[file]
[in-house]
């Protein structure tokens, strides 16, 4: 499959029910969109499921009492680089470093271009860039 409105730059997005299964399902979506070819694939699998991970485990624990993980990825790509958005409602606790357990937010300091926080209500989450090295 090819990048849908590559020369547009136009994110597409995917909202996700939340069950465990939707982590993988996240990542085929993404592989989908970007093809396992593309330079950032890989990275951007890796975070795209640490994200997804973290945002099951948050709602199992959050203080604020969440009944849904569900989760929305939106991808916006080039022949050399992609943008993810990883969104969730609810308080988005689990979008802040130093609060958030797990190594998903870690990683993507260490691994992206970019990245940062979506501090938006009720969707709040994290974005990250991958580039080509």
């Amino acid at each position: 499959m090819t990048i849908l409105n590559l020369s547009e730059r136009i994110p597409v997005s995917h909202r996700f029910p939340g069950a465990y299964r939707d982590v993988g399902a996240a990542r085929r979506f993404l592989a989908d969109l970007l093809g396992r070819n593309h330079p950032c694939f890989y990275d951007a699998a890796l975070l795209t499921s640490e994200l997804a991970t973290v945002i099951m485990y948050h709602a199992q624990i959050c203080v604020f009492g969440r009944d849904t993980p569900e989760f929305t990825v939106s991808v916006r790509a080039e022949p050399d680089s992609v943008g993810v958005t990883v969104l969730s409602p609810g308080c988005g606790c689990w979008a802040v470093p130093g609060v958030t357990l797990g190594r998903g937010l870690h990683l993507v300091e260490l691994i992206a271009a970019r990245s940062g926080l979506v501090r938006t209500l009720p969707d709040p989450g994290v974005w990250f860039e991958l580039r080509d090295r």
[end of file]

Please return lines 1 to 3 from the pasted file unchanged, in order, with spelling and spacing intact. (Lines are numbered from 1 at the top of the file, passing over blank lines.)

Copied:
[in-house]
């Protein structure tokens, strides 16, 4: 499959029910969109499921009492680089470093271009860039 409105730059997005299964399902979506070819694939699998991970485990624990993980990825790509958005409602606790357990937010300091926080209500989450090295 090819990048849908590559020369547009136009994110597409995917909202996700939340069950465990939707982590993988996240990542085929993404592989989908970007093809396992593309330079950032890989990275951007890796975070795209640490994200997804973290945002099951948050709602199992959050203080604020969440009944849904569900989760929305939106991808916006080039022949050399992609943008993810990883969104969730609810308080988005689990979008802040130093609060958030797990190594998903870690990683993507260490691994992206970019990245940062979506501090938006009720969707709040994290974005990250991958580039080509």
């Amino acid at each position: 499959m090819t990048i849908l409105n590559l020369s547009e730059r136009i994110p597409v997005s995917h909202r996700f029910p939340g069950a465990y299964r939707d982590v993988g399902a996240a990542r085929r979506f993404l592989a989908d969109l970007l093809g396992r070819n593309h330079p950032c694939f890989y990275d951007a699998a890796l975070l795209t499921s640490e994200l997804a991970t973290v945002i099951m485990y948050h709602a199992q624990i959050c203080v604020f009492g969440r009944d849904t993980p569900e989760f929305t990825v939106s991808v916006r790509a080039e022949p050399d680089s992609v943008g993810v958005t990883v969104l969730s409602p609810g308080c988005g606790c689990w979008a802040v470093p130093g609060v958030t357990l797990g190594r998903g937010l870690h990683l993507v300091e260490l691994i992206a271009a970019r990245s940062g926080l979506v501090r938006t209500l009720p969707d709040p989450g994290v974005w990250f860039e991958l580039r080509d090295r």